Arias Hoyle has rapped along to live instruments before and played for some big shows, but Thursday night was the first time the rapper known as Air Jazz has been aired on live television.
Hoyle, a 17-year-old junior at Juneau Douglas High School: Yadaa.at Kalé, was part of a group of Juneau artists who performed during the Governor’s Arts and Humanities Awards, which was televised on 360 North. He was excited for it.
“You better believe it,” Hoyle said in a Thursday afternoon interview ahead of the event. “This is my first live TV event. We’ve traveled to Seattle and even that wasn’t a live event.”
He was joined on stage by his beatboxing, hook-singing partner in rhyme Chris Talley, who performs as Radiophonic Oddity, as well as local songwriters and musicians Laura Zahasky, Luke Weld, Clay Good, Jocelyn Miles and Marian Call, who masterminded the Juneau super group and performed throughout the evening.
“They’re from different musical worlds, but they’re all at the top of their game,” Call said before the show.
The collaborative arrangement written by Jacob Brouillette, Marcel Cohen, Bradley Dybdahl, Hoyle, Keegan Kanan, Geri Rodriguez and Kenndra Willard included a few bars of Hoyle’s song “”Ixsixán, Ax Kwáan (I Love You My People).
While Hoyle and Talley performed at the forefront of the stage, the other talents danced and clapped along. When Miles’ or Call were at the helm, Hoyle and Talley reciprocated moving along to the music.
The group performance was the last song played during the evening and drew some of the night’s loudest applause.
As is the case with many of Hoyle’s raps, the performance included lyrics in Lingít, the Tlingit language.
“It pretty much started in middle school, I was just starting to learn to speak Lingít,” Hoyle said. “Ever since I learned some of their words, I’ve tried to piece together words that rhyme in Lingít. It makes things even better that for a while Lingít was a completely dying language. I had to think, ‘How can I make this flourish when I’m just a lyricist, rapper and performer?’”
Since the get-go Hoyle, who is half African-American, about a quarter Tlingit and a quarter Native American — mostly Blackfoot and Cherokee — has been striving to make a cultural blend that’s true to him.
“It was a way to show all my culture in one,” Hoyle said.
Despite his young age, that’s something Hoyle’s been at for a while.
He started writing raps around age 10, started learning Lingít in middle school and began making beats using Garage Band in eighth grade.
The music video for his song “Spirit,” created in collaboration with Central Council of Tlingit & Haida Indian Tribes of Alaska, is anticipated to debut in March and it will represent a new apex in the effort.
The lyrics for that newest effort, “Spirit” are almost entirely Lingít, Hoyle said.
Tlingit & Haida President Chalyee Éesh Richard Peterson Peterson praised Hoyle’s vision and tenacity and said those qualities are why Hoyle will be receiving an Emerging Leader Award at an April awards banquet.
“He seems to be quite fearless,” Peterson said. “He’s really moving things forward integrating culture in an artistic way.”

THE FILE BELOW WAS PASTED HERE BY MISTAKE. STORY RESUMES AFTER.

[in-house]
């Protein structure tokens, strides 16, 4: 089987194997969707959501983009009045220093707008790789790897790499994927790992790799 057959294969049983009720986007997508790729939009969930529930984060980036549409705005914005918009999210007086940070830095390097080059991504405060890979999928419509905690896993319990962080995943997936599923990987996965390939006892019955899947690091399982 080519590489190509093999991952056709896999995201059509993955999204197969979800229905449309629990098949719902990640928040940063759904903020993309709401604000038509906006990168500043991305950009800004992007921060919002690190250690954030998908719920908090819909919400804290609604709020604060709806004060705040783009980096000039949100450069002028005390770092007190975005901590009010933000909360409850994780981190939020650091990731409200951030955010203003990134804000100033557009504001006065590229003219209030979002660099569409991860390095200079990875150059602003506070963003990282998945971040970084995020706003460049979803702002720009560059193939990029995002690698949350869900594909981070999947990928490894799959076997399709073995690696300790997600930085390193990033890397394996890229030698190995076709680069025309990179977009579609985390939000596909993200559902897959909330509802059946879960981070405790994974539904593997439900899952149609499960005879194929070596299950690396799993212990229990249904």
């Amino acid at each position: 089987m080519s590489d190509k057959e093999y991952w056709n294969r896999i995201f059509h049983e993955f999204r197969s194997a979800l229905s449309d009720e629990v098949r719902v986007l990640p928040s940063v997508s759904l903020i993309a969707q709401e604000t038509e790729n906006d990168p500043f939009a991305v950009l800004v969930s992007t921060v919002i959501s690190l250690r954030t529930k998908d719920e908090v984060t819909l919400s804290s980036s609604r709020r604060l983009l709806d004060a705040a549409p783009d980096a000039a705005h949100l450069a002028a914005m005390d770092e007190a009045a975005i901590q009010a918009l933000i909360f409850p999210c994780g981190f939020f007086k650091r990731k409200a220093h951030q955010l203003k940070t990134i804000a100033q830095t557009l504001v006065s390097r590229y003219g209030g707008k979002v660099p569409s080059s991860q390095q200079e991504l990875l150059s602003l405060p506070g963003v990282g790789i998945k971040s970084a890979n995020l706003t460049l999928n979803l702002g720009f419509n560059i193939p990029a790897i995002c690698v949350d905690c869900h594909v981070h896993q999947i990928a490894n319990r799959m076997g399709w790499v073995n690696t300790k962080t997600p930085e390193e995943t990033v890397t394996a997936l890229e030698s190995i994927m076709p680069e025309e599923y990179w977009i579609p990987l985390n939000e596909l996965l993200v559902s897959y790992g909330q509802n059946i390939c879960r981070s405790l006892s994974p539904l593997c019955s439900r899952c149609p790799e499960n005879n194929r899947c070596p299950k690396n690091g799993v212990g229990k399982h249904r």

And you don’t stop
Hoyle has a growing to do list and no plans to give up on music with college on the horizon.
In addition to the upcoming music video, Hoyle said he recently applied to have an EP of Talley and his music available on iTunes, and there’s tentative hopes to release some physical media.
“It won’t be soon, I’ll admit that, but we do plan to eventually put them on hard CDs. If we do get far with it, vinyl would be nice.”
He’s also applied to and hopes to attend Cornish College of the Arts in Seattle, which would be near some of Hoyle’s Lower 48 family — the other half resides in Pekin, Illinois — and offer some an opportunity to continue what he loves to do.
“At first I was inspired because it’s an arts performance school, so you’d get a production degree, and you’d be a performer as well,” Hoyle said.
“They said most of their drum friends, most of their singer friends, they enrolled in Cornish,” Hoyle said.
Switching up the style
When rapping in English, Hoyle has a buttery, understated flow that wouldn’t sound out of place on a classic De La Soul album or as a feature on an early Common cut.
Some of his rap heroes include Tupac, Nas, Rakim and early Eminem.
“The guys who are really lyrically mastered and driven and have a lot of personality in their music,” Hoyle said.
From a production standpoint, Clams Casino, who is known for his work with A$AP Rocky, is one of his favorites.
Those touchstones come across in the music he makes as Air Jazz or as Radiophonic Jazz when working with Talley.
When rapping in Lingít, Hoyle’s style changes.
“On one hand, I have my African-American side, and I do kind of the normal boom bap serene type of music, and when it comes to the Tlingit side, it mashes two different sounds together,” Hoyle said. “It makes for really powerful ancestral cadence when doing it in Lingít.”
Hoyle said discussing his style, musical influences and ambitions wouldn’t be complete without listing one more figure — his songwriter father Mike Hoyle.
“As far as just life inspirations, I look up to my dad,” Hoyle said. “He’s a songwriter himself, but he is not a performer.”
• Contact arts and culture reporter Ben Hohenstatt at (907)523-2243 or firstname.lastname@example.org. Follow him on Twitter at @BenHohenstatt.